Jinzhao Peng, Zhixin Bie, Yuanming Li, Bin Li, Runqi Guo, Chengen Wang,
Published: 1 January 2021
International Journal of Hyperthermia, Volume 38, pp 136-143;

This retrospective study aimed to evaluate the safety and efficacy of microwave ablation (MWA) for lung malignancies in patients with severe emphysema. The clinical records of 1075 consecutive patients treated for malignant lung tumors in our department were retrospectively reviewed. Emphysema was assessed based on standard-dose computed tomography (CT) and was considered severe when it occupied ≥25% of the lung. Overall, 26 patients (24 men and 2 women; mean age ± standard deviation [SD]: 71.23 ± 8.18 years, range: 59–88 years) with severe emphysema underwent CT–guided percutaneous MWA for treating 26 tumors (24: non-small cell lung cancer and 2: metastases). The mean tumor size was 3.0 cm (SD: 1.5, range: 1.2–6.5 cm). Follow-up was performed with CT at 1, 3, 6, 12 months after ablation, and every 6 months thereafter. Complications and efficacy were evaluated. The median follow-up duration in all patients was 17.5 months (range: 5–37 months, interquartile range: 15.8). The mortality rate was 0% within 30 days after ablation. Major complications including pneumonia, lung abscess and refractory pneumothorax occurred in 19.2% (5/26) patients. The technical success and efficacy rates were 88.5% (23/26) and 87.0% (20/23), respectively, and the local tumor progression rate was 30.0% (6/20). MWA appears to be a safe and effective therapeutic option for treating lung malignancies in patients with severe emphysema.
, Ya‑Yong Huang, Bing Li, Xiao Xuan Yu, Ru Hui Xiao, Han Feng Yang
Published: 25 November 2019
Journal: Oncology Letters
Oncology Letters, Volume 19, pp 1031-1041;

The aim of the present study was to compare the safety and efficacy of cryoablation (CA) and microwave ablation (MWA) as treatments for non‑small cell lung cancer (NSCLC). Patients with stage IIIB or IV NSCLC treated with CA (n=45) or MWA (n=56) were enrolled in the present study. The primary endpoint was progression‑free survival (PFS); the secondary endpoints included overall survival (OS) time and adverse events (AEs). The median PFS times between the two groups were not significantly different (P=0.36): CA, 10 months [95% confidence interval (CI), 7.5‑12.4] vs. MWA, 11 months (95% CI, 9.5‑12.4). The OS times between the two groups were also not significantly different (P=0.07): CA, 27.5 months (95% CI, 22.8‑31.2 months) vs. MWA, 18 months (95% CI, 12.5‑23.5). For larger tumors (>3 cm), patients treated with MWA had significantly longer median PFS (P=0.04; MWA, 10.5 months vs. CA, 7.0 months) and OS times (P=0.04; MWA, 24.5 months vs. CA, 14.5 months) compared patients treated with CA. However, for smaller tumors (≤3 cm), median PFS (P=0.79; MWA, 11.0 months vs. CA, 13.0 months) and OS times (P=0.39; MWA, 30.0 months vs. CA, 26.5 months) between the two groups did not differ significantly. The incidence rates of AEs were similar in the two groups (P>0.05). The number of applicators, tumor size and length of the lung traversed by applicators were associated with a higher risk of pneumothorax and intra‑pulmonary hemorrhage in the two groups. Treatment with CA resulted in significantly less intraprocedural pain compared with treatment with MWA (P=0.001). Overall, the present study demonstrated that CA and MWA were comparably safe and effective procedures for the treatment of small tumors. However, treatment with MWA was superior compared with CA for the treatment of large tumors.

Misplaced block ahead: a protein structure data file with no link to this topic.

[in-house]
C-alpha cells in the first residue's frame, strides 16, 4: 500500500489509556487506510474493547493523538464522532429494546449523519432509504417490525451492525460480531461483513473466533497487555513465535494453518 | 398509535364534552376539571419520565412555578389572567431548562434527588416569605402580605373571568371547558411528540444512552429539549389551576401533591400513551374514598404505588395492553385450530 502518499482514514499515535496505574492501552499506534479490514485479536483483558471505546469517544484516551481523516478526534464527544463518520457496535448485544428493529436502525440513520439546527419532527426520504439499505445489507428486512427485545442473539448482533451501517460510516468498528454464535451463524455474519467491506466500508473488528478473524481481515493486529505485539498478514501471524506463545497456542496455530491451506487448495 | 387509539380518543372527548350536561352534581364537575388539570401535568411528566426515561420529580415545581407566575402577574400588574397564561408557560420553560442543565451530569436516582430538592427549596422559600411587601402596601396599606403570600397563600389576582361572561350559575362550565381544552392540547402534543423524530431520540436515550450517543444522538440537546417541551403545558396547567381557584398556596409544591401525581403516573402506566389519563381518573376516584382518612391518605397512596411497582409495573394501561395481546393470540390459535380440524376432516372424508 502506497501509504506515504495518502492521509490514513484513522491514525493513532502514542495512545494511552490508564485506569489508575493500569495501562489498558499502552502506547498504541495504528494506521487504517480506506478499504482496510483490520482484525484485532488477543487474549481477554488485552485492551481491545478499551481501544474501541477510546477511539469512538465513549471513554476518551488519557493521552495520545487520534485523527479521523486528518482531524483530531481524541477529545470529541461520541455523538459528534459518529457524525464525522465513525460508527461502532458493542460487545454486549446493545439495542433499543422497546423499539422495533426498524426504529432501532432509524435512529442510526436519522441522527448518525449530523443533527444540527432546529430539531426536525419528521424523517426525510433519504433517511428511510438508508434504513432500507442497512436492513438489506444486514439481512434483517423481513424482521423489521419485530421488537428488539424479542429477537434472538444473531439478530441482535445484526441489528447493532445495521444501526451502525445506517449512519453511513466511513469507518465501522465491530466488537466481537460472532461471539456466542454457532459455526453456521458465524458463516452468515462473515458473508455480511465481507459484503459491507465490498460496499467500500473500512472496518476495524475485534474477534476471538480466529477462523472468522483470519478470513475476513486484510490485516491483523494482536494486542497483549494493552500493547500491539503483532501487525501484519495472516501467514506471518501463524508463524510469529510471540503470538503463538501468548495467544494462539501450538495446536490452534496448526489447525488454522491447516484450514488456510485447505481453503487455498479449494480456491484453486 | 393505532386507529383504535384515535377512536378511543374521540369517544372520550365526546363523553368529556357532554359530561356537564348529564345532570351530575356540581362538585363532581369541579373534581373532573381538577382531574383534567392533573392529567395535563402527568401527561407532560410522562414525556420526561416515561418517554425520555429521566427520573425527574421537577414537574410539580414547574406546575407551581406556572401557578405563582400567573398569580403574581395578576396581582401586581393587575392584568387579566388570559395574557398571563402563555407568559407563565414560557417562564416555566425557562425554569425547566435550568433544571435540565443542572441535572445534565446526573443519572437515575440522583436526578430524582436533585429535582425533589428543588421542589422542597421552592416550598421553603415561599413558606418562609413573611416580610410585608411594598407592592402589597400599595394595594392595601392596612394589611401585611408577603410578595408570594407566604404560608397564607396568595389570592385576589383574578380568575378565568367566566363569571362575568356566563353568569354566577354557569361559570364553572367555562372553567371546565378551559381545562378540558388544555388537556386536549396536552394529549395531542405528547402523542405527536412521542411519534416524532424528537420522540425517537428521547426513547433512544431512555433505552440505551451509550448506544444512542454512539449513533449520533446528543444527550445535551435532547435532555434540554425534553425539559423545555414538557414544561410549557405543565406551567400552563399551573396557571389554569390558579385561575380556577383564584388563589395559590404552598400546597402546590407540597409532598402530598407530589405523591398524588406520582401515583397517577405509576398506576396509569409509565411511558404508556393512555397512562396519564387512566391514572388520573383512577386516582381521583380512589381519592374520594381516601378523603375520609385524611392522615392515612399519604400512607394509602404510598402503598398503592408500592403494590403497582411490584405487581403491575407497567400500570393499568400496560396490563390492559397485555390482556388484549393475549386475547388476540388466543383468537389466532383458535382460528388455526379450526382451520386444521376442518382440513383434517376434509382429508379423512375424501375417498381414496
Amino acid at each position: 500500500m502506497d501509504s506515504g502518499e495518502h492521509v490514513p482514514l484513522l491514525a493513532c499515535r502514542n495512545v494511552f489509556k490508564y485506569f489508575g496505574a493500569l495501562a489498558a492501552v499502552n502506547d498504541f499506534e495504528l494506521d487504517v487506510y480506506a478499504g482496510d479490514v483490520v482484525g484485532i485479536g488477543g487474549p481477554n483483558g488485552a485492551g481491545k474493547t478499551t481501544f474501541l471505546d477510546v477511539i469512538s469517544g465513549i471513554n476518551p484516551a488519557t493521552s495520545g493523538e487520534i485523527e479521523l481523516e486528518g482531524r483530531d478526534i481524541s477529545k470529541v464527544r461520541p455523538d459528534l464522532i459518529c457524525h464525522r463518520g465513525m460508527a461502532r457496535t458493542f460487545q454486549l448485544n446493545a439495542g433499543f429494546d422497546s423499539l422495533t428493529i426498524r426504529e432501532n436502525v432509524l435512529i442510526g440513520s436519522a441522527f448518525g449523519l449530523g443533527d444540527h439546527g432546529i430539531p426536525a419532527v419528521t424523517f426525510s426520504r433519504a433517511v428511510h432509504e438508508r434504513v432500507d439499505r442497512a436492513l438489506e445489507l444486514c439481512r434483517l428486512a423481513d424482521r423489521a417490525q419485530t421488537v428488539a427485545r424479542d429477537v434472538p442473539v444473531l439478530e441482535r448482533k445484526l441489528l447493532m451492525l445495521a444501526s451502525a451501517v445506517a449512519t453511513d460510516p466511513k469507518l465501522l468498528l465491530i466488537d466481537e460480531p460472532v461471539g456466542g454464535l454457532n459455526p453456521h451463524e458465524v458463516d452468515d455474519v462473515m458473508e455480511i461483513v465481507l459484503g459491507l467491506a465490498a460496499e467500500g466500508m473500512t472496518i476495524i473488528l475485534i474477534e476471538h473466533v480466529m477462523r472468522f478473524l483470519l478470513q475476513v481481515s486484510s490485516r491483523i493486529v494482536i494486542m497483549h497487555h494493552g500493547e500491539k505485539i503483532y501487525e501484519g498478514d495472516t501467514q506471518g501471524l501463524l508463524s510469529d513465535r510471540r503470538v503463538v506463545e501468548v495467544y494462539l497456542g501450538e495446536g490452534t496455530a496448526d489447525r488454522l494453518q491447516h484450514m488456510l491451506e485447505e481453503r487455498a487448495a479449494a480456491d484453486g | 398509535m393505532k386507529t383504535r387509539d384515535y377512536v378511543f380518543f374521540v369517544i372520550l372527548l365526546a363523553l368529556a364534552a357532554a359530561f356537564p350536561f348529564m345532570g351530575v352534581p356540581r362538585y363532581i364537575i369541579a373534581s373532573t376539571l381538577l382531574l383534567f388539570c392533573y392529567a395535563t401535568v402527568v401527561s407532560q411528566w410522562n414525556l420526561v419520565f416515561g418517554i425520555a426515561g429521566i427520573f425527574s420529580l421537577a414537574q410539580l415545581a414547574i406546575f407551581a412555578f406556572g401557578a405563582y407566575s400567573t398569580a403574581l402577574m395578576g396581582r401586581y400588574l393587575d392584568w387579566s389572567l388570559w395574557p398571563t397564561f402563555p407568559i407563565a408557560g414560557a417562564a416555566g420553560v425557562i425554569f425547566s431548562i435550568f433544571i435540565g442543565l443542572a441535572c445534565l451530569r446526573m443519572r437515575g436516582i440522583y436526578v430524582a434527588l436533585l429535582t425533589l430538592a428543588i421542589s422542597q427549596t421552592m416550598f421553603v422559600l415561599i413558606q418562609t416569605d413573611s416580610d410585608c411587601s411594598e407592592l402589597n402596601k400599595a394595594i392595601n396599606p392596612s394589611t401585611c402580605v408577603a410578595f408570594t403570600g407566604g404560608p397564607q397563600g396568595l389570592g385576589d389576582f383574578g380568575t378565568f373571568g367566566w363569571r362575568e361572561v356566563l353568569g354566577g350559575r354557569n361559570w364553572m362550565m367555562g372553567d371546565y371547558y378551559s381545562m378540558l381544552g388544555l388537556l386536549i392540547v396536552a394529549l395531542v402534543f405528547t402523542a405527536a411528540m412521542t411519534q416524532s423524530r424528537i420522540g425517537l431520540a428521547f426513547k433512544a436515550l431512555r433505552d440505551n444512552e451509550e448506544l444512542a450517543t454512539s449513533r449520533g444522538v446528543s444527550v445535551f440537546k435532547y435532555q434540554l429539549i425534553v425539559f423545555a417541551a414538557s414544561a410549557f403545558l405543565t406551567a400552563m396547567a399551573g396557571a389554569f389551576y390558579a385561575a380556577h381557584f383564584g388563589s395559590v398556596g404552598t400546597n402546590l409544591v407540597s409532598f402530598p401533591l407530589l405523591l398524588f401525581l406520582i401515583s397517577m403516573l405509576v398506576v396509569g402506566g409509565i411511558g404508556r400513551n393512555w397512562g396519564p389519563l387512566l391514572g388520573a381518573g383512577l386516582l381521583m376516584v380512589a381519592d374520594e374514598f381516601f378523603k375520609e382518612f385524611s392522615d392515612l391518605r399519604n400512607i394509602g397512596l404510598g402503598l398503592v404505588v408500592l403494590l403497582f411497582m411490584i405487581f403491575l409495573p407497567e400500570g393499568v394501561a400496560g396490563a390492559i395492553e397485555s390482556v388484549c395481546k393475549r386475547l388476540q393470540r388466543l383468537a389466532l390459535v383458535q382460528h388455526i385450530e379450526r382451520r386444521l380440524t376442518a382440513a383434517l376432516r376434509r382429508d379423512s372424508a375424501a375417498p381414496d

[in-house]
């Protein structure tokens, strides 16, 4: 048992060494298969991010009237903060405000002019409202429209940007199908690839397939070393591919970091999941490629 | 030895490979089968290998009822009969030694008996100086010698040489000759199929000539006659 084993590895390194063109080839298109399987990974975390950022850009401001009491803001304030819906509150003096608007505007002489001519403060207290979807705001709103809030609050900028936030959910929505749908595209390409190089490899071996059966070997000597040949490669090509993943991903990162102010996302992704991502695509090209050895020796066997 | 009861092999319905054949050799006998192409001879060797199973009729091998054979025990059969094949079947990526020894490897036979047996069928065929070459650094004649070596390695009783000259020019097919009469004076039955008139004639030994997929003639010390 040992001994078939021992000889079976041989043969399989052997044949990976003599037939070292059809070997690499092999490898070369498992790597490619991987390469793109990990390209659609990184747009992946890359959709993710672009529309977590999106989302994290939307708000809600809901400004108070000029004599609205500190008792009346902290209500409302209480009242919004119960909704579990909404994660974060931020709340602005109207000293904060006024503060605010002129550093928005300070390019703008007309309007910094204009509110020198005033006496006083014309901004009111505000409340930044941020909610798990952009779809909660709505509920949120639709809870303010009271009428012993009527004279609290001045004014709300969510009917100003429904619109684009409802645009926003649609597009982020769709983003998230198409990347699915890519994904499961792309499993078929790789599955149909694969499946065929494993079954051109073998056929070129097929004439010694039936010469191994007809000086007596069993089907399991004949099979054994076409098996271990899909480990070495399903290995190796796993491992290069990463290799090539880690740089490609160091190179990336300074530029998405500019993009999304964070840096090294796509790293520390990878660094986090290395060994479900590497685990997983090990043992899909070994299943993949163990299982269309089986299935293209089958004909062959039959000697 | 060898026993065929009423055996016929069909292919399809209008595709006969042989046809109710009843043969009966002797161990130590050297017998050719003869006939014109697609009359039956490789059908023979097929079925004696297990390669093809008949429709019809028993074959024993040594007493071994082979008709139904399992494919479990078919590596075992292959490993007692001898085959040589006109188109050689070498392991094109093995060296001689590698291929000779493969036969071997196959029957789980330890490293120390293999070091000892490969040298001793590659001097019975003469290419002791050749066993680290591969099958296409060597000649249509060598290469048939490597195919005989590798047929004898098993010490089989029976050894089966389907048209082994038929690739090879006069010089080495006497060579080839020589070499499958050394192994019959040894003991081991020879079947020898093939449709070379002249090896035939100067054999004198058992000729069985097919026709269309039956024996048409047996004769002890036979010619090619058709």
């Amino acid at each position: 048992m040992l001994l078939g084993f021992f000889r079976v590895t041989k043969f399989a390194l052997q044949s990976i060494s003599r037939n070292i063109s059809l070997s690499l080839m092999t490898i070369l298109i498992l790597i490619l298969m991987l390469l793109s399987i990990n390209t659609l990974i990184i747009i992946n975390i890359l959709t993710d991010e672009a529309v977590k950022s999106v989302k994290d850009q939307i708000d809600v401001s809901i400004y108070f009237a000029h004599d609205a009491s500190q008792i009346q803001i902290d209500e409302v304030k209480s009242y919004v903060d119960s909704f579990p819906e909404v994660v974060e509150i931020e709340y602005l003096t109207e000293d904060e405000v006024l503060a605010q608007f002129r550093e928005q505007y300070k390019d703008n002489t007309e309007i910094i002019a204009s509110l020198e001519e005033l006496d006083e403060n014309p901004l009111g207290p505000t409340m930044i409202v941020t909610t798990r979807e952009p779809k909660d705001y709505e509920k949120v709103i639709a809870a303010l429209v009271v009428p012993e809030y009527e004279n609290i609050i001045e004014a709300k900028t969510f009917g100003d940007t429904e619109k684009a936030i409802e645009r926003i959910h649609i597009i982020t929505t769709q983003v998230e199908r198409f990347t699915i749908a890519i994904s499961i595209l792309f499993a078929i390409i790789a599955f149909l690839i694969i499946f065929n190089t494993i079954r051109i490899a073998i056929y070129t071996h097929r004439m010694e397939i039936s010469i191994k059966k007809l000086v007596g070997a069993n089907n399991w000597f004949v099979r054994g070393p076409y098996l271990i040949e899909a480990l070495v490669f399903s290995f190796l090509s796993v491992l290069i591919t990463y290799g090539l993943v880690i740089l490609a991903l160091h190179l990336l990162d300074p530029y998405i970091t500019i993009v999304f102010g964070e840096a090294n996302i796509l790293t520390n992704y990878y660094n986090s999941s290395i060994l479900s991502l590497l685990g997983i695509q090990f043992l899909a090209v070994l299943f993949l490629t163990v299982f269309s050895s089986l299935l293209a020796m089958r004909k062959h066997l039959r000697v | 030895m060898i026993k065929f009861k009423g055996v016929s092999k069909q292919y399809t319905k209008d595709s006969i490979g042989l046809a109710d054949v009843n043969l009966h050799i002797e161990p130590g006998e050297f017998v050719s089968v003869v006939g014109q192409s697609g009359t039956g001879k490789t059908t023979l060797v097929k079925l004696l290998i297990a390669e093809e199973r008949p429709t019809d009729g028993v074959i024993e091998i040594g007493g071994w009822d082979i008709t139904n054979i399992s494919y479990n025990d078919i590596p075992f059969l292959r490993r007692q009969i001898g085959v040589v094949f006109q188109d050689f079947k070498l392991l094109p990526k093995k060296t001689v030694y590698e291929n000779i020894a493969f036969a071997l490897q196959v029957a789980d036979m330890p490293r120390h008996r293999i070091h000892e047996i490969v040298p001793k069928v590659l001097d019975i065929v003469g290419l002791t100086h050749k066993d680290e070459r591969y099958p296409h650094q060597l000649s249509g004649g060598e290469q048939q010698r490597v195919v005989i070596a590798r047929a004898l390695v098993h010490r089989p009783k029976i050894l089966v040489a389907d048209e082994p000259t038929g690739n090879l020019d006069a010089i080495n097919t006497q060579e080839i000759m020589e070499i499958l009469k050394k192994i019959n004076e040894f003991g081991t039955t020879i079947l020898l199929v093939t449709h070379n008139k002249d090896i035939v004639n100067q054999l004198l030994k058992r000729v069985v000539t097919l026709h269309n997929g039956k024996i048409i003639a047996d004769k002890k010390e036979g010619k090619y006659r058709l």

, Jie Wang, Jing‐Bo Shao, Liang‐Ming Zhu, , Nan Zhang
Published: 10 June 2019
by Wiley
Journal: Thoracic Cancer
Thoracic Cancer, Volume 10, pp 1628-1635;

The publisher has not yet granted permission to display this abstract.
Yajie Fu, , Shihong Zhang,
Published: 1 January 2019
International Journal of Hyperthermia, Volume 36, pp 760-766;

Objective: This study evaluated the effect of oxytocin administration prior to microwave ablation (MWA) of hypervascular uterine fibroids. Methods: Thirty-two patients with 38 hypervascular uterine fibroids (Adler blood flow grade 3) were equally apportioned to receive intravenous oxytocin infusion (0.32 U/min) 20 min before ultrasound-guided percutaneous MWA, or no oxytocin (control). Changes in Adler blood supply grade and myoma volume were observed via color Doppler ultrasonography (CDU). All patients underwent quantitative ablation with single or double needle and microwave power 50 W (180 s). Treatment continued for those who did not reach the therapeutic goal. The myoma necrotic volume was evaluated by contrast-enhanced ultrasound. Ablation rate was the percent of MRI nonenhanced myoma volume after treatment, relative to myoma volume before treatment, 2 days after surgery. Results: Twenty minutes after oxytocin administration, CDU showed significant decrease of blood vessels in myomas, and Adler blood supply decreased from grade 3 to grade 1 or grade 0 in 10 and 9 myomas, respectively. Myoma volumes were reduced by 2.12 ± 0.24%. Necrotic volumes in the oxytocin (control) groups were 36.96 ± 2.78 cm3 (22.68 ± 3.38 cm3) and ablation rates were 95.4 ± 2.7% (85.7 ± 3.3%; t = 12.68, 8.866, p = 0.001, both). No serious complication was noted. Conclusion: Intravenous oxytocin administered before percutaneous MWA of hypervascular uterine fibroids can effectively block the blood supply vessels of the myoma, reduce the heat sink effect, and thereby increase the ablation volume and improve the local therapeutic effect.